1807 - 1861.

every educa

ELIZABETH BARRETT was born in Hertfordshire, England, in 1807, and died at Florence in 1861. Her marked precocity was encouraged by her admiring relatives, who greeted her juvenile feats in literature with unbounded commendation, and lavished upon

her tional advantage that wealth could procure. At the age of ten years she began to compose,

and seven years later put forth her first volume, An Essuy on Mind, with other Poems. Although possessing unquestionable merit, these juvenile productions did not warrant the expectation of such literary triumphs as she afterwards achieved. But they must be regarded as preliminary exercises, perhaps essential to the great and enduring work in which she was about to engage. This work is represented to the public by several volumes of poems, issued between 1838 and the year of her death, The Seraphim, The Romaunt of the Page, The Drama of Exile, etc. In 1816 Miss Barrett became the wife of Robert Browning, their marriage marking one of the niost remarkable and felicitous unions on record. Although distinctively a poet, Mrs. Browning was not merely a poet. Her scholarship was extensive and accurate, and some of her critical papers on abstruse subjects entitle her to high rank as a writer of prose. For several years the poetical pair had their home in Italy, and Mrs. Browning, sympathizing ardently with the Italian heart in its struggles toward political independence, wrote many of her finest poems on Italian themes and inspired by Italian enthusiasm. Her last work of magnitude was Aurora Leigh, a long poem, in which she gave vehement, though somewhat mystical and obscure, expression to her very positive opinions as to the nature and mission of woman. Her literary faults are many and giare, the chief of them being intentional obscurity, affectation in style, and carelessness in details ; but with the basic qualities of the poet she was grandly endowed, and her place in the front ranks of English singers is not likely to be questioned.


O Rose! who dares to name thee?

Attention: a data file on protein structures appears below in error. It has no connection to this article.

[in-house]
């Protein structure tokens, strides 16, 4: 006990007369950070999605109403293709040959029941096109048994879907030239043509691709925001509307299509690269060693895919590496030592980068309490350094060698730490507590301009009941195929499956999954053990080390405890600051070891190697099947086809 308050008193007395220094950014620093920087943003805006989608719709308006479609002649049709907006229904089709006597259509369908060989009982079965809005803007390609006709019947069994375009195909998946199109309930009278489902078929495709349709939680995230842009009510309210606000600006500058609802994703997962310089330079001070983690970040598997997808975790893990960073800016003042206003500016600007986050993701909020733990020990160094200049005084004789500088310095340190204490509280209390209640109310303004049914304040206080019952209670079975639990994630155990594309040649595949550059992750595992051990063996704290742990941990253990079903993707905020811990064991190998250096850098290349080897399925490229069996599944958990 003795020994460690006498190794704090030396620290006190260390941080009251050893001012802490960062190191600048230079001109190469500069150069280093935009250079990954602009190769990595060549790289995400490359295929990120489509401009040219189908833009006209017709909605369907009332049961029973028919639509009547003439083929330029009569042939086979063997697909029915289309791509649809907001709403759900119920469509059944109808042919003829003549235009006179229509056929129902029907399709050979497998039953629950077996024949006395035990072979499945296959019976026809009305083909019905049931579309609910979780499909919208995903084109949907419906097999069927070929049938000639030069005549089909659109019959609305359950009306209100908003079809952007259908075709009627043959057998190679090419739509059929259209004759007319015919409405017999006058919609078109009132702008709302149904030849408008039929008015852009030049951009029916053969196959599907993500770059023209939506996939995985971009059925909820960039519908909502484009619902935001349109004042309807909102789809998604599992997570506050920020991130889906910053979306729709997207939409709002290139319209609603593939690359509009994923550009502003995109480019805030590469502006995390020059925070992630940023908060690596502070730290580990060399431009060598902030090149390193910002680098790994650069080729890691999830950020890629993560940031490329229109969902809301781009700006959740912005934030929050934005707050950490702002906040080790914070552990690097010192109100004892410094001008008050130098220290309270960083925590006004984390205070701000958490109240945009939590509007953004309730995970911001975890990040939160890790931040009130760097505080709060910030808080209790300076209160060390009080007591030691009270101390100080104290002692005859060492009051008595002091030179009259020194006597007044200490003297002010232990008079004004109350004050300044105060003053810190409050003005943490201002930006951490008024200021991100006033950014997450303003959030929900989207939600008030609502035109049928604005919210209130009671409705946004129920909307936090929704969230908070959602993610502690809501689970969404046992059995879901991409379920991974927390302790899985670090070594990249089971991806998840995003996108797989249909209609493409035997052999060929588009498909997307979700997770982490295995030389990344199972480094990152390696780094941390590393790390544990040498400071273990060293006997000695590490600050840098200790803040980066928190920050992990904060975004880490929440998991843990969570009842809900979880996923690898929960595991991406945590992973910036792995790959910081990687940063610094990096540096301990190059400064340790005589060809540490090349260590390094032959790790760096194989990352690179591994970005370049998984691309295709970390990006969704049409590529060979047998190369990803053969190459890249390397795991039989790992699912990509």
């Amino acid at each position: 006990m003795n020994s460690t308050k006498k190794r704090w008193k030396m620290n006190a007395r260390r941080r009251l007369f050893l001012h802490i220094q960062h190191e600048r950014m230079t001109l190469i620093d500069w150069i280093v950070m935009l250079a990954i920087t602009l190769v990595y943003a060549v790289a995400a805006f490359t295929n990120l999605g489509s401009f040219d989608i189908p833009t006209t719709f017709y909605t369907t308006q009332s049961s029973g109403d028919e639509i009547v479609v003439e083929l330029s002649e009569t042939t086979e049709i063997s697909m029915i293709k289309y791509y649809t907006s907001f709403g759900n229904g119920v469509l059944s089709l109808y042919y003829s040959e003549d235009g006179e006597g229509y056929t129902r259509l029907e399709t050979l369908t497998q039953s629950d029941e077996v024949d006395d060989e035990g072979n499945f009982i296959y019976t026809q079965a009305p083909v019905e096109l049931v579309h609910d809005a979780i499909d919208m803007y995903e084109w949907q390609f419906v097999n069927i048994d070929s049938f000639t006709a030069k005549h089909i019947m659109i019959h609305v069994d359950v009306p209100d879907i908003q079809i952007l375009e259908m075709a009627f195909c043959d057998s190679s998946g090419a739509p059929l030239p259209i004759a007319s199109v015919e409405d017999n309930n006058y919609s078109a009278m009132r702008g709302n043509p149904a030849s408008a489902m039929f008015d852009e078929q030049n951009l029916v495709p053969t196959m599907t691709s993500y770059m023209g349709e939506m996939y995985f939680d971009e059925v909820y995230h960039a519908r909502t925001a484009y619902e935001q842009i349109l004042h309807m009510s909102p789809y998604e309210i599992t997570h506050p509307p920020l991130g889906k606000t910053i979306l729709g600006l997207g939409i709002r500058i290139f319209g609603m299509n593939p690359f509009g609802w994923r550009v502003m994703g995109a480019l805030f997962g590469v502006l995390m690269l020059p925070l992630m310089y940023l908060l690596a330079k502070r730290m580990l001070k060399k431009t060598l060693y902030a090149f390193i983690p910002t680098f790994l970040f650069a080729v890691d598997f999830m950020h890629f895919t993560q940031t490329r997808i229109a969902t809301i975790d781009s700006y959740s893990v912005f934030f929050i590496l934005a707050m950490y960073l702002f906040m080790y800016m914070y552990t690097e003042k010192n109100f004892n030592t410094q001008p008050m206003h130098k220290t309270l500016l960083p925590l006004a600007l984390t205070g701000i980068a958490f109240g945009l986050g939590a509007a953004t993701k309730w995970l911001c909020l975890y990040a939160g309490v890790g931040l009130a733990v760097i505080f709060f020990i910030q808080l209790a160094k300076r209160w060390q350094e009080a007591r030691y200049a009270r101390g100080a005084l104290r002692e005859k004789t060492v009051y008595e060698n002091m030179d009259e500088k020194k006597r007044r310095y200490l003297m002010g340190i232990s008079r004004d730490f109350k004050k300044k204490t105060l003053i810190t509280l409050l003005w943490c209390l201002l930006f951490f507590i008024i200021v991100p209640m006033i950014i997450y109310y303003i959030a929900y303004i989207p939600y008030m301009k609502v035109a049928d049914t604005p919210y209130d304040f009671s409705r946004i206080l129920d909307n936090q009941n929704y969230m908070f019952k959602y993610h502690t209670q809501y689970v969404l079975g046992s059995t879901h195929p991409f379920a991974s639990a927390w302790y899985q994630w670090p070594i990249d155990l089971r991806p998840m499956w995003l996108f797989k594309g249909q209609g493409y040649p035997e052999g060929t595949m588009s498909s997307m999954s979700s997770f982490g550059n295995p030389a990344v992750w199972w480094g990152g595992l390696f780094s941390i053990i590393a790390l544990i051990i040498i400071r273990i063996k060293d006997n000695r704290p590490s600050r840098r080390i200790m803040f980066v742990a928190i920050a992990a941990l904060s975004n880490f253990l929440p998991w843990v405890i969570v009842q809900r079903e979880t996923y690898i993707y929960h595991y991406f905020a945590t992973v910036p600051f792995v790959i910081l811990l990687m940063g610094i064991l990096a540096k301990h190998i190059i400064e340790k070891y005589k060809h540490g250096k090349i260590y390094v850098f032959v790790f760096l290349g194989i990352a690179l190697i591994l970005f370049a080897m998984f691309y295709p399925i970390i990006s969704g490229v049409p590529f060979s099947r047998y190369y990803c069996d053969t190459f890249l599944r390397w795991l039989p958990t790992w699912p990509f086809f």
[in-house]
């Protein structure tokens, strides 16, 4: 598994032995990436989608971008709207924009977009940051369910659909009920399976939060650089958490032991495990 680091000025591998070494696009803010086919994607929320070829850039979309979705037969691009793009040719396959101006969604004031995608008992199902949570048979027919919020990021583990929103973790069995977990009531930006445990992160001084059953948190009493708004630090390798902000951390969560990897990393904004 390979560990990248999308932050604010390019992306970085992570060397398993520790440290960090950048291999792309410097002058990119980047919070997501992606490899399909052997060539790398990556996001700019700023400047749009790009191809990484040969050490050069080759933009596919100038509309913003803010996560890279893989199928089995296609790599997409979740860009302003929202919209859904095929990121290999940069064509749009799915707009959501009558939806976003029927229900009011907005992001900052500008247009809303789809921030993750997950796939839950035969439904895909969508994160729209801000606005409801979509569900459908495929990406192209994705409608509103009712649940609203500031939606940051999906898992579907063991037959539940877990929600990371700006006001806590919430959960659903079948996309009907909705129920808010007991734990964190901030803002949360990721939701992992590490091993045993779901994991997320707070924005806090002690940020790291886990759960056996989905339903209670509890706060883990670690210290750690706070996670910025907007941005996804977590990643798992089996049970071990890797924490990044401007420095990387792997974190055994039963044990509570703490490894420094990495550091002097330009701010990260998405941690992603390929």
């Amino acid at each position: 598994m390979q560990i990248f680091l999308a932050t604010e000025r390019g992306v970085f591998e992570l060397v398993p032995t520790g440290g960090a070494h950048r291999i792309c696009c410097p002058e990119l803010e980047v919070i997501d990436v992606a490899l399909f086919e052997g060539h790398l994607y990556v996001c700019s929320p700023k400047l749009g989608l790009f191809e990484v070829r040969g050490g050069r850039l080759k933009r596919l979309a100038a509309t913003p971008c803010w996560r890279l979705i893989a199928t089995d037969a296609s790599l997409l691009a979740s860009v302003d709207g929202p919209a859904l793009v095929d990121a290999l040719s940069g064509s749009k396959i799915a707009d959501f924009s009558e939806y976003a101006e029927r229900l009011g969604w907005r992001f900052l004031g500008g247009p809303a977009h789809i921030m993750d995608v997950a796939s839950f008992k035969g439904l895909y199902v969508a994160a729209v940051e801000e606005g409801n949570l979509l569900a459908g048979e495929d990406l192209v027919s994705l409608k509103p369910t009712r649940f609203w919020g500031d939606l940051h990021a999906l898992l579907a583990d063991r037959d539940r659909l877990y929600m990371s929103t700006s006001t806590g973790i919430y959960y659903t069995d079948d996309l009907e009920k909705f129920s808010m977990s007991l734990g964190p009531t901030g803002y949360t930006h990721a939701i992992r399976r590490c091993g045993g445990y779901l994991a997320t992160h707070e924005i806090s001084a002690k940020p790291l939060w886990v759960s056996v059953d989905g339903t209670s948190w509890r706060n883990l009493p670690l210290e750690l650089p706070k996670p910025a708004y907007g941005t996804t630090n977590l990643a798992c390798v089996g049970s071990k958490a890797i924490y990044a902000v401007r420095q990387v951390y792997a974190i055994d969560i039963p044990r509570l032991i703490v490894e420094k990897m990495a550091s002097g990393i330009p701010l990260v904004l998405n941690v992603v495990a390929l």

No longer roseate now, nor soft, nor sweet;
But barren, and hard, and dry as stubble-wheat,

Kept seven years in a drawer, - thy titles shame thee.

The breeze that used to blow thee
Between the hedge-row thorns, and take away
An odor up the lane, to last all day,
If breathing now,

unsweetened would forego thee.

The sun that used to smite thee,
And mix his glory in thy gorgeous urn,
Till beam appeared to bloom and flower to burn,
If shining now,

- with not a hue would light thee.

The dew that used to wet thee,
And, white first, grew incarnadined, because

It lay upon thee where the crimson was,

If dropping now, — would darken where it met thee.

The fly that lit upon thee,
To stretch the tendrils of its tiny feet
Along the leaf's pure edges after heat,

If lighting now, — would coldly overrun thee.

The bee that once did suck thee,
And build thy perfumed ambers up his hive,
And swoon in thee for joy, till scarce alive,

If passing now, would blindly overlook thee.

The heart doth recognize thee,
Alone, alone! The heart doth smell thee sweet,
Doth view thee fair, doth judge thee most complete, -

Though seeing now those changes that disguise thee.

Yes, and the heart doth owe thee
More love, dead rose! than to such roses bold
As Julia wears at dances, smiling cold !

Lie still upon this heart, which breaks below thee !

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I THOUGHT Once how Theocritus had sung

Of the sweet years, the dear and wished-for years,

Who each one, in a gracious hand, appears

To bear a gift for mortals, old and young ;
And as I mused it in his antique tougue,
I saw a gradual vision through my tears,
The sweet sad years, the melancholy years,
Those of my own life, who by turns had flung
A shadow across me. Straightway I was ’ware,
So weeping, how a mystic shape did move
Behind me, and drew me backwards by the hair,
And a voice said in mastery, while I strove,
“Guess now who holds thee?Death,” I said; but there
The silver answer rang,

“Not Death, but Love.”

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Do ye hear the children weeping, O my brothers,

Ere the sorrow comes with years ?
They are leaning their young heads against their mothers, –

And that cannot stop their tears.
The young lambs are bleating in the meadows,

The young birds are chirping in the nest,